The editors of The Washington Post demand to know why a second economic “stimulus” is needed. Dean Baker of the liberal Center for Economic and Policy Research hinges his reply on this analysis:

The collapse of the housing bubble led to a reduction in annual rates of construction of about $450 billion. The bubble in the non-residential sector is also in the process of collapsing, cutting annual demand by approximately $200 billion. The loss of $8 trillion in housing bubble wealth, coupled with a loss of roughly the same amount of stock wealth, is leading to a reduction in annual consumption of approximately $700 billion.
The total loss in demand is around $1,350 billion. The annual stimulus in the bill approved in February was around $300 billion. $300 billion in stimulus is not nearly enough to fill a $1,350 billion shortfall in demand.

Only a Keynesian could waltz past a tremendous fact like the loss of $16 trillion in asset value — Baker’s estimate of the combined losses in real estate and stock markets — to obsess about the “shortfall in demand,” which is the exclusive focus of his argument for a second “stimulus.”

The fundamental problem of the U.S. economy is a capital shortage, and you can’t make capitalism work without capital. We have a supply-side crisis to which liberals are proposing only demand-side solutions.

I keep repeating, “It Won’t Work,” and here’s why: The government can print money or borrow money or raise taxes to increase government spending in the name of pump-priming “stimulus” — that is to say, demand-side intervention intended to boost consumer spending. (Whether or not the $789 trillion “stimulus” bill passed in February effectively achieves this intent is another question.)

However, any of these three methods of funding Keynesian intervention has negative economic consequences that hinder recovery. Obviously, raising taxes reduces the amount of money that citizens have available for spending or investment. Printing money — i.e., inflation — has ruinous effects on consumers and investors. And if the government borrows money (which has been approach used to fund the “stimulus” so far), it thereby siphons away capital that might otherwise be available to private-sector investment.

This third point — the negative economic consequences of deficit spending — is where the hypocrisy of Democrats is so apparent. All during the Bush years, Democrats harped about deficits, but now that they’re in charge, their pretenses to fiscal conservatism have evaporated. It’s sad, because the fiscal and monetary policies of the Bush years (especially the inflationary policies of the Fed) deserve serious criticism, not the kind of political opportunism that Democrats practice.

As Reason magazine recently reported, the Obama administration’s “stimulus” approach is almost an exact duplicate of the policies that led to Japan’s “Lost Decade”:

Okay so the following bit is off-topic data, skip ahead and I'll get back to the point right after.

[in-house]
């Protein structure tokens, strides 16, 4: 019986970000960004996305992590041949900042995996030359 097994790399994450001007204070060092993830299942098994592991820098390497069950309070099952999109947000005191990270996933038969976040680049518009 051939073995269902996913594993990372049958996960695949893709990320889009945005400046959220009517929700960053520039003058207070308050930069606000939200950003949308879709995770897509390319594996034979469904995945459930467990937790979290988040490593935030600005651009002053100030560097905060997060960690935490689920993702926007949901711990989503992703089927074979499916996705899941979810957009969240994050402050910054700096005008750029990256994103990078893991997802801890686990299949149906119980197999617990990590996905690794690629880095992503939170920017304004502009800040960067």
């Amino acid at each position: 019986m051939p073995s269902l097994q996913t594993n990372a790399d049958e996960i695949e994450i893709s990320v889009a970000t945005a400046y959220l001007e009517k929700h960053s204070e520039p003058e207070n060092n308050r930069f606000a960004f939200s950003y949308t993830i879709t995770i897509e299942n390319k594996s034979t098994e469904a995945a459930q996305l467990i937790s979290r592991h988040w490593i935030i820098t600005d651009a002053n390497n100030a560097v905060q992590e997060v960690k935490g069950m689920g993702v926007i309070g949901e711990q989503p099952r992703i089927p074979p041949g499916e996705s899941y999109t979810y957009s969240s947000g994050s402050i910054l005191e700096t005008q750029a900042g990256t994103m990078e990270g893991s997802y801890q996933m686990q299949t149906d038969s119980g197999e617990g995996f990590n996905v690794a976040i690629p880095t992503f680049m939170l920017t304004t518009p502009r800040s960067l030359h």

The Japanese government’s easing of credit rates, instead of spurring real demand, created artificial demand. Federal loans and stimulus spending were not economically productive, and they vastly increased the nation’s debt and prolonged the economic malaise. Worse, businesses spent critical time on the sidelines, waiting for government bailouts and other centralized actions, instead of speedily consolidating their losses, clearing their balance sheets of bad investments, and reorganizing.

So Baker’s spat with the Washington Post over the need for a second “stimulus” is a pathetic sideshow. The first “stimulus” is, in fact, damaging the prospects for recovery and the debate over a second dose of the same poison is basically about whether we should commit economic suicide faster.

Liberalism’s implacable hostility to market economics — their attacks on investment and profit, in service of their politically motivated demonization of “the rich” — is one of those ideas that has consequences. Everyone with a 401(k) account has suffered directly from the collapse of the stock market. Measures that prevent recovery will only prolong the misery, and one investment manager summed up the current situation Friday:

“Nobody’s investing because there’s no reason to invest,” said Dawn Bennett, CEO of Bennett Financial Group.

Exactly. If companies can’t make profits, what’s the point in buying stock? But the government is now controlled by liberals who want us to believe that corporate profits are evil, and so the prospects for investment are bleak. “Investment” is just another word for “capital,” and you can’t make capitalism work without capital. As Michelle Malkin said in September 2008, The Fundamentals Suck.

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